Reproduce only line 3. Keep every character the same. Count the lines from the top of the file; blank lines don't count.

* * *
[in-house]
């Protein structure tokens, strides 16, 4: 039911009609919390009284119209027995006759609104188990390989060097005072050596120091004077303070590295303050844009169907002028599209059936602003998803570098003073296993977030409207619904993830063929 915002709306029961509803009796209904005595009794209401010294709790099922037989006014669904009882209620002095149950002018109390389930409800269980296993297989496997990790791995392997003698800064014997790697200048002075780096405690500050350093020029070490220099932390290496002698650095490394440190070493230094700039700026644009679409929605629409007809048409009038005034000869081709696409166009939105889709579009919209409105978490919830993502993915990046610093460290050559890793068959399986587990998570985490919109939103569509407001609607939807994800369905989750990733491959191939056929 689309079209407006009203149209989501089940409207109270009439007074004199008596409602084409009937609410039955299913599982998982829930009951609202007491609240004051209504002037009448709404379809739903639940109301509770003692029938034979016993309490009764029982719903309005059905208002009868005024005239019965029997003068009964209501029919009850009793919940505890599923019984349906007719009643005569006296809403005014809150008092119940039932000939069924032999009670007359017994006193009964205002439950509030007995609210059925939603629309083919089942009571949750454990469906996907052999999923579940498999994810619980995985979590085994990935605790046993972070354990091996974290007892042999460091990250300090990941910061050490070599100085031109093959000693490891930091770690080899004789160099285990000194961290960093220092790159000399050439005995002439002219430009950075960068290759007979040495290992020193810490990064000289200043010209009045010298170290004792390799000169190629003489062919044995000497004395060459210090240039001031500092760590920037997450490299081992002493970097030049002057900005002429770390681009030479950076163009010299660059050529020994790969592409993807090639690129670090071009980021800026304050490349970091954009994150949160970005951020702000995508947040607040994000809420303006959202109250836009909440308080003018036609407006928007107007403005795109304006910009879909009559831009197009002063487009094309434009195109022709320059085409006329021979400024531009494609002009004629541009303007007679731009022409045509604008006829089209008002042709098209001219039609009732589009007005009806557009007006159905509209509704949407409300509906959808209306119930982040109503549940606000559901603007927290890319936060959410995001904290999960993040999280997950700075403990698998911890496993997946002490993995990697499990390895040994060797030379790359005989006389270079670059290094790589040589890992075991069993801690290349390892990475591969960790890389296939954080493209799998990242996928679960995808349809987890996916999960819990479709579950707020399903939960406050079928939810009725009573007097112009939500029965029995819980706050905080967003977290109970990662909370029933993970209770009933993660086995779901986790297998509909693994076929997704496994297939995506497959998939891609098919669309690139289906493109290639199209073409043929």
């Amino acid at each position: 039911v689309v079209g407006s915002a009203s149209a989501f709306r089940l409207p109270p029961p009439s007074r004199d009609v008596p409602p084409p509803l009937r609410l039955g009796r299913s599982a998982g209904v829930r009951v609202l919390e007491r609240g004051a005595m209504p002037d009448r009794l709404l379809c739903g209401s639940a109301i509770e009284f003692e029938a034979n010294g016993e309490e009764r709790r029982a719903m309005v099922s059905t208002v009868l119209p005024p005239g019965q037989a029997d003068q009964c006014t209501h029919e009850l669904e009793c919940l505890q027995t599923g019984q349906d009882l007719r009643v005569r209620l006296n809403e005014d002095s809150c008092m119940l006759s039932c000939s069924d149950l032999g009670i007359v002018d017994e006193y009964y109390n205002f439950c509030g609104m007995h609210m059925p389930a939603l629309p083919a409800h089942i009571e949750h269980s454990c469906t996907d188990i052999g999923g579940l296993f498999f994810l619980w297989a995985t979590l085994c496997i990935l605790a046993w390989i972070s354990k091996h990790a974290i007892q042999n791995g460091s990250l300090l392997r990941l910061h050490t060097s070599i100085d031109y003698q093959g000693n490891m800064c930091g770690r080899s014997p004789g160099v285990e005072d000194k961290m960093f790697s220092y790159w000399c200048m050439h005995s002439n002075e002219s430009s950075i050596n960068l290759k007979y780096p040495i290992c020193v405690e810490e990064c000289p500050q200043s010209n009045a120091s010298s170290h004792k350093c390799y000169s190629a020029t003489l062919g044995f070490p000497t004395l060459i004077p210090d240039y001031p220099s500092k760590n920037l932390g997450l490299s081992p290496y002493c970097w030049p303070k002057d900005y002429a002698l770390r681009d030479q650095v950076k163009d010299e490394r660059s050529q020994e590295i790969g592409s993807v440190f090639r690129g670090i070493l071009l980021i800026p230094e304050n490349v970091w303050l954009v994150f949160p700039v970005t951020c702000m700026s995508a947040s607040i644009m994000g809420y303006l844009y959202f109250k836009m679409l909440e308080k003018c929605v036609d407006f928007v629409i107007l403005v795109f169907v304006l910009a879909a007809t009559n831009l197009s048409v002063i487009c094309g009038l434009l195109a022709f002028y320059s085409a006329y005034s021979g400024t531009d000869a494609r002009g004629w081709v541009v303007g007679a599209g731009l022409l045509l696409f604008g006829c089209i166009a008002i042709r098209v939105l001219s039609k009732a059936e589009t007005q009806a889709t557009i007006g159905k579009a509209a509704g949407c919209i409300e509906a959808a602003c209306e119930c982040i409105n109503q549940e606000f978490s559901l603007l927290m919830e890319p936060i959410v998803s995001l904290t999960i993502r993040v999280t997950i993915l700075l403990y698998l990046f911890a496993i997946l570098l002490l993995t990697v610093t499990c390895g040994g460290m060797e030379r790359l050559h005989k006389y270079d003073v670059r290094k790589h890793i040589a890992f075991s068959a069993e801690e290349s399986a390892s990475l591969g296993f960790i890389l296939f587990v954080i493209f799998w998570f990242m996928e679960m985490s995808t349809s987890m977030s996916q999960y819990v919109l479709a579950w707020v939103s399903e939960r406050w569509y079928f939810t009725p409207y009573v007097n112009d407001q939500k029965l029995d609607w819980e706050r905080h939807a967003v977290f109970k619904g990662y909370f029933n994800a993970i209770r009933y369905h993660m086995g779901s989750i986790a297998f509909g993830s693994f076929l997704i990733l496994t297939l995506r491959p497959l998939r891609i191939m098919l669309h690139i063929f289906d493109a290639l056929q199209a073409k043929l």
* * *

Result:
């Amino acid at each position: 039911v689309v079209g407006s915002a009203s149209a989501f709306r089940l409207p109270p029961p009439s007074r004199d009609v008596p409602p084409p509803l009937r609410l039955g009796r299913s599982a998982g209904v829930r009951v609202l919390e007491r609240g004051a005595m209504p002037d009448r009794l709404l379809c739903g209401s639940a109301i509770e009284f003692e029938a034979n010294g016993e309490e009764r709790r029982a719903m309005v099922s059905t208002v009868l119209p005024p005239g019965q037989a029997d003068q009964c006014t209501h029919e009850l669904e009793c919940l505890q027995t599923g019984q349906d009882l007719r009643v005569r209620l006296n809403e005014d002095s809150c008092m119940l006759s039932c000939s069924d149950l032999g009670i007359v002018d017994e006193y009964y109390n205002f439950c509030g609104m007995h609210m059925p389930a939603l629309p083919a409800h089942i009571e949750h269980s454990c469906t996907d188990i052999g999923g579940l296993f498999f994810l619980w297989a995985t979590l085994c496997i990935l605790a046993w390989i972070s354990k091996h990790a974290i007892q042999n791995g460091s990250l300090l392997r990941l910061h050490t060097s070599i100085d031109y003698q093959g000693n490891m800064c930091g770690r080899s014997p004789g160099v285990e005072d000194k961290m960093f790697s220092y790159w000399c200048m050439h005995s002439n002075e002219s430009s950075i050596n960068l290759k007979y780096p040495i290992c020193v405690e810490e990064c000289p500050q200043s010209n009045a120091s010298s170290h004792k350093c390799y000169s190629a020029t003489l062919g044995f070490p000497t004395l060459i004077p210090d240039y001031p220099s500092k760590n920037l932390g997450l490299s081992p290496y002493c970097w030049p303070k002057d900005y002429a002698l770390r681009d030479q650095v950076k163009d010299e490394r660059s050529q020994e590295i790969g592409s993807v440190f090639r690129g670090i070493l071009l980021i800026p230094e304050n490349v970091w303050l954009v994150f949160p700039v970005t951020c702000m700026s995508a947040s607040i644009m994000g809420y303006l844009y959202f109250k836009m679409l909440e308080k003018c929605v036609d407006f928007v629409i107007l403005v795109f169907v304006l910009a879909a007809t009559n831009l197009s048409v002063i487009c094309g009038l434009l195109a022709f002028y320059s085409a006329y005034s021979g400024t531009d000869a494609r002009g004629w081709v541009v303007g007679a599209g731009l022409l045509l696409f604008g006829c089209i166009a008002i042709r098209v939105l001219s039609k009732a059936e589009t007005q009806a889709t557009i007006g159905k579009a509209a509704g949407c919209i409300e509906a959808a602003c209306e119930c982040i409105n109503q549940e606000f978490s559901l603007l927290m919830e890319p936060i959410v998803s995001l904290t999960i993502r993040v999280t997950i993915l700075l403990y698998l990046f911890a496993i997946l570098l002490l993995t990697v610093t499990c390895g040994g460290m060797e030379r790359l050559h005989k006389y270079d003073v670059r290094k790589h890793i040589a890992f075991s068959a069993e801690e290349s399986a390892s990475l591969g296993f960790i890389l296939f587990v954080i493209f799998w998570f990242m996928e679960m985490s995808t349809s987890m977030s996916q999960y819990v919109l479709a579950w707020v939103s399903e939960r406050w569509y079928f939810t009725p409207y009573v007097n112009d407001q939500k029965l029995d609607w819980e706050r905080h939807a967003v977290f109970k619904g990662y909370f029933n994800a993970i209770r009933y369905h993660m086995g779901s989750i986790a297998f509909g993830s693994f076929l997704i990733l496994t297939l995506r491959p497959l998939r891609i191939m098919l669309h690139i063929f289906d493109a290639l056929q199209a073409k043929l």